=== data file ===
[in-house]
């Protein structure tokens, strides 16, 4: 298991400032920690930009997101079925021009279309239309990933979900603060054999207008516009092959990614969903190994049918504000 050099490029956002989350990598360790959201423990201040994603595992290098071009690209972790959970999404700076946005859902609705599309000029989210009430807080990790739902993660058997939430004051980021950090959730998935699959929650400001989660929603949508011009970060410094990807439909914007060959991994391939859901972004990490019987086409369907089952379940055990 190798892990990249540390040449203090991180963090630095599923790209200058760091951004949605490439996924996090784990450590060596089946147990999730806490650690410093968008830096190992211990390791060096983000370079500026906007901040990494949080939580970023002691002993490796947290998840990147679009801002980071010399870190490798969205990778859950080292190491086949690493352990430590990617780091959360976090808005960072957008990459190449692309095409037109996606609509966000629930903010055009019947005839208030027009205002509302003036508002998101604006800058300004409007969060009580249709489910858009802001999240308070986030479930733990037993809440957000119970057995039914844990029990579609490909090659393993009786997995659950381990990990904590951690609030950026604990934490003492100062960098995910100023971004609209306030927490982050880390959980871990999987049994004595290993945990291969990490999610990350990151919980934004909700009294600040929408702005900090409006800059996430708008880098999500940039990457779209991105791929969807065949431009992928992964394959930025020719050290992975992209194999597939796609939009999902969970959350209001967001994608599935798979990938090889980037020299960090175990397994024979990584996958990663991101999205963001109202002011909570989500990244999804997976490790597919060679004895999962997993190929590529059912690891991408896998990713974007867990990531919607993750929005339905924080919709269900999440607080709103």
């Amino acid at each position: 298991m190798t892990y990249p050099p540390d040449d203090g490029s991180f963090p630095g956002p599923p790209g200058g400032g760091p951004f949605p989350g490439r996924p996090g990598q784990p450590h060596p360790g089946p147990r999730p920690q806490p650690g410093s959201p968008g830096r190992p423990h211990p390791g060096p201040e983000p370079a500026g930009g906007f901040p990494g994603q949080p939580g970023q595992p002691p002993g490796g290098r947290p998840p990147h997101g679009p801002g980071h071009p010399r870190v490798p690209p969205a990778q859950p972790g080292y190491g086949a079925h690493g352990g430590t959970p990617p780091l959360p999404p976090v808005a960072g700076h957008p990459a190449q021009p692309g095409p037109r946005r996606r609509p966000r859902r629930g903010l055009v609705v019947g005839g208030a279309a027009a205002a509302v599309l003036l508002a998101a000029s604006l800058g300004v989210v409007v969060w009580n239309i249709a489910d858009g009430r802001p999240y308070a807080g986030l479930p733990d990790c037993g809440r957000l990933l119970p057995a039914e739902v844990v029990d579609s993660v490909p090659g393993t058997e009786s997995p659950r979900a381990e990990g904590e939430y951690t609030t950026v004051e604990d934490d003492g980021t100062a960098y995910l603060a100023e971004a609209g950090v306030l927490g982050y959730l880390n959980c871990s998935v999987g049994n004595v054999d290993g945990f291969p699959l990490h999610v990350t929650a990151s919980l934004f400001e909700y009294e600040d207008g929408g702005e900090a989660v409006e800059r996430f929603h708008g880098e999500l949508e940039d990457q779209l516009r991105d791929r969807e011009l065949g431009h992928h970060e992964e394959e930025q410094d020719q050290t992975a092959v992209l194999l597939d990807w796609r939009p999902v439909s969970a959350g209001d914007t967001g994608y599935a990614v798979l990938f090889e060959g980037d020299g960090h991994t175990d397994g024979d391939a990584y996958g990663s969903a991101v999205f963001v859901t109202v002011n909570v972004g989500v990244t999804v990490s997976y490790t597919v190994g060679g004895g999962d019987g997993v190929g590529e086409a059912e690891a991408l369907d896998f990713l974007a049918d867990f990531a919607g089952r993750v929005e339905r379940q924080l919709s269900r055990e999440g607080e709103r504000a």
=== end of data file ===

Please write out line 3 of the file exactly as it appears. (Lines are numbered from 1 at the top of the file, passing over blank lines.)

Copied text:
């Amino acid at each position: 298991m190798t892990y990249p050099p540390d040449d203090g490029s991180f963090p630095g956002p599923p790209g200058g400032g760091p951004f949605p989350g490439r996924p996090g990598q784990p450590h060596p360790g089946p147990r999730p920690q806490p650690g410093s959201p968008g830096r190992p423990h211990p390791g060096p201040e983000p370079a500026g930009g906007f901040p990494g994603q949080p939580g970023q595992p002691p002993g490796g290098r947290p998840p990147h997101g679009p801002g980071h071009p010399r870190v490798p690209p969205a990778q859950p972790g080292y190491g086949a079925h690493g352990g430590t959970p990617p780091l959360p999404p976090v808005a960072g700076h957008p990459a190449q021009p692309g095409p037109r946005r996606r609509p966000r859902r629930g903010l055009v609705v019947g005839g208030a279309a027009a205002a509302v599309l003036l508002a998101a000029s604006l800058g300004v989210v409007v969060w009580n239309i249709a489910d858009g009430r802001p999240y308070a807080g986030l479930p733990d990790c037993g809440r957000l990933l119970p057995a039914e739902v844990v029990d579609s993660v490909p090659g393993t058997e009786s997995p659950r979900a381990e990990g904590e939430y951690t609030t950026v004051e604990d934490d003492g980021t100062a960098y995910l603060a100023e971004a609209g950090v306030l927490g982050y959730l880390n959980c871990s998935v999987g049994n004595v054999d290993g945990f291969p699959l990490h999610v990350t929650a990151s919980l934004f400001e909700y009294e600040d207008g929408g702005e900090a989660v409006e800059r996430f929603h708008g880098e999500l949508e940039d990457q779209l516009r991105d791929r969807e011009l065949g431009h992928h970060e992964e394959e930025q410094d020719q050290t992975a092959v992209l194999l597939d990807w796609r939009p999902v439909s969970a959350g209001d914007t967001g994608y599935a990614v798979l990938f090889e060959g980037d020299g960090h991994t175990d397994g024979d391939a990584y996958g990663s969903a991101v999205f963001v859901t109202v002011n909570v972004g989500v990244t999804v990490s997976y490790t597919v190994g060679g004895g999962d019987g997993v190929g590529e086409a059912e690891a991408l369907d896998f990713l974007a049918d867990f990531a919607g089952r993750v929005e339905r379940q924080l919709s269900r055990e999440g607080e709103r504000a």